With some hardware compressors, the attack time can be stretched out for a long duration, however with the MClass Compressor in Reason, you’re limited to about 100 milliseconds. This is fine for mastering, but it’s ineffective for this production technique of “pumping” a beat. Then it dawned on me: simply delay the sidechain signal using a DDL-1. This would allow for the extra time needed to successfully create the pumping effect.

At first, the configuration was comprised of a frequency dependent sidechain where a low pass filter is tuned to isolate the bass frequencies of a kick drum, then delayed by one step before returning to the Compressor sidechain input. Kage commented “Think Daft Punk!”, and so the combi’s were aptly named “Daft Pump”.

The Daft Pump is not 100% effective as a single patch, primarily because it is a frequency dependent compressor, and requires the end user to tweak the sidechain signal for optimum performance. This eventually led me down another path where a kick drum track was introduced into the sidechain from a ReDrum. This independent sidechain signal is optimized without requiring the user to tweak filter or limiter settings. Thus, the “Groove Pump” was born - a sort of keyed compressor/gating effect that’s controlled with it’s own sequencer.

The Groove Pump and Daft Pump basically have the same signal processing chain, the difference is the sidechain processing. On the Groove Pump, the Redrum kick track is delayed and processed with a MClass Maximizer, and then connected to a MClass Compressor sidechain input. The delayed sidechain signal ducks the signal passing through the Compressor a step (+ a bit more) late to induce the pumping effect.

The Groove Pump Compression System Refill contains 16 Groove Pump Combis and 16 Daft Pump Combis, and two example files that demonstrate the effect. These are effect combis so remember to set the Reason 3 browser to “Show All Effects” when attempting to load them.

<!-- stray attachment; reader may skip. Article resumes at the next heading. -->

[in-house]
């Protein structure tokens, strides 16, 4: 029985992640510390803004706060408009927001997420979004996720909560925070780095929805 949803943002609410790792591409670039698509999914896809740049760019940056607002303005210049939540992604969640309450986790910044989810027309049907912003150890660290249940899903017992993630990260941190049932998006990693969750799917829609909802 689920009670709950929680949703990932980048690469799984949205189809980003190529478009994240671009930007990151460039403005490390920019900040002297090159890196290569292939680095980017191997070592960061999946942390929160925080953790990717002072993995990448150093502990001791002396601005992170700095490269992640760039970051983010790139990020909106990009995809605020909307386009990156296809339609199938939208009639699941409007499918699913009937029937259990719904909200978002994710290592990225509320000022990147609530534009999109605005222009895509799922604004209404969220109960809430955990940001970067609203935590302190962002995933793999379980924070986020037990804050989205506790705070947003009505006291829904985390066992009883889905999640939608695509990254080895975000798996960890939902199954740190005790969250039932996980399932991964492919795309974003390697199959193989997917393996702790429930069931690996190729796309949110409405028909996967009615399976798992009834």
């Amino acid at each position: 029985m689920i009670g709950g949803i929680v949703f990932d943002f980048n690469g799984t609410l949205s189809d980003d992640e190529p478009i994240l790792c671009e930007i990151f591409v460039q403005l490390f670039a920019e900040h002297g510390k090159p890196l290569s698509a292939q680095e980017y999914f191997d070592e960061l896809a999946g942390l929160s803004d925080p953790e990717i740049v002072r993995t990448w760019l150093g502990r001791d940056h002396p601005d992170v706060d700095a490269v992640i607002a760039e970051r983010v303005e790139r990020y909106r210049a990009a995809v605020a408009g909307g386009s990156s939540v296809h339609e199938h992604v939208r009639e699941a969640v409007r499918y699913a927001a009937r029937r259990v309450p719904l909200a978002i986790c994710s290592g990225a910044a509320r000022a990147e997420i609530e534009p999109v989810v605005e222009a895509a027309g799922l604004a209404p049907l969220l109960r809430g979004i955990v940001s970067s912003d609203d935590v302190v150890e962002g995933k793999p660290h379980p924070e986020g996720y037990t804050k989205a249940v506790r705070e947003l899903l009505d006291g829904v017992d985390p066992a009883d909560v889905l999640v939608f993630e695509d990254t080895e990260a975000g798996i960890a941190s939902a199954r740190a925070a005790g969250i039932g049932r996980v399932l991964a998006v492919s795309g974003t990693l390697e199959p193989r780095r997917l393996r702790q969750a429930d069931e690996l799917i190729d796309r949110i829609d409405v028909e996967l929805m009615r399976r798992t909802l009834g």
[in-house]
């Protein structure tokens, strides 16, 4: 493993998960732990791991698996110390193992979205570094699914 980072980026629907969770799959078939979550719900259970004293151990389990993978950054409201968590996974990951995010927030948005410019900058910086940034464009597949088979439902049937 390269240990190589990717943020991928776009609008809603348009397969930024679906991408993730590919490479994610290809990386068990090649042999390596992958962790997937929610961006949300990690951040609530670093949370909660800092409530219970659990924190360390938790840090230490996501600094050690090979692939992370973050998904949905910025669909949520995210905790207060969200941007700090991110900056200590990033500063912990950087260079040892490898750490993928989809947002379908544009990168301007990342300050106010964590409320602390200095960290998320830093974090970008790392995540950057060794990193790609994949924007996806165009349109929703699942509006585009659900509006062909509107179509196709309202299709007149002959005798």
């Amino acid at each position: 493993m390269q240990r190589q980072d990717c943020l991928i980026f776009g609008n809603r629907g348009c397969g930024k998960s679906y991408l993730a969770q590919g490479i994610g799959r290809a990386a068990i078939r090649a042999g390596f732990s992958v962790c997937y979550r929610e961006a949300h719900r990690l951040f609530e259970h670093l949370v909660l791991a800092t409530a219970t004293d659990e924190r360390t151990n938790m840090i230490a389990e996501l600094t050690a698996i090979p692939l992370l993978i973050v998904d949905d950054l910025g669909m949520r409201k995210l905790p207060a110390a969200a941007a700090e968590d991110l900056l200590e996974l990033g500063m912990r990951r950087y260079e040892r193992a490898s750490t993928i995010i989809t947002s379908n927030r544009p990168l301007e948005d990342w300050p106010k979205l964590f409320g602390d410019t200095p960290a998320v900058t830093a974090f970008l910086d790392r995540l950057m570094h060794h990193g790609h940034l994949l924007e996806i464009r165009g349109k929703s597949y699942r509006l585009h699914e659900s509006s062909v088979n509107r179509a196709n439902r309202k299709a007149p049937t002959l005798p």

Download the Groove Pump Compression System Refill (3Mb)

Groove Pump Parameters

Pump Offset controls the delay time in milliseconds of a second DDL-1. This allows for a slightly longer lag before the compression is applied to the passing signal.

Pump Intensity controls the intensity of the compression effect. Higher settings will increase the ducking effect and reduce the signal dramatically. .

Attack controls the compressor attack time to shape the rate of gain reduction. Short attack time will create a very sharp drop in levels, while higher attack times will set a gentle(r) sloping level reduction.

Release controls the compressor release time. This shapes the recovery time from dipping levels back up to normal levels. The minimum setting is 50 ms, and so a sharp release is not possible, but it allows for a longer recovery time - the time for the trough to rise back up to normal loudness.

Upbeat - Dwnbeat Switch adjusts the first sidechain delay stage between 1 step (Off) or 2 steps(On).

Knee Switch enables the Soft Knee feature on the MClass Compressor. This changes the pumping from a hard linear gain reduction (Off) to a gentler curved slope (On).

Peak Shaper Switch enables a second MClass Compressor to compensate for the heavy over-compression induced in the first stage of the effect.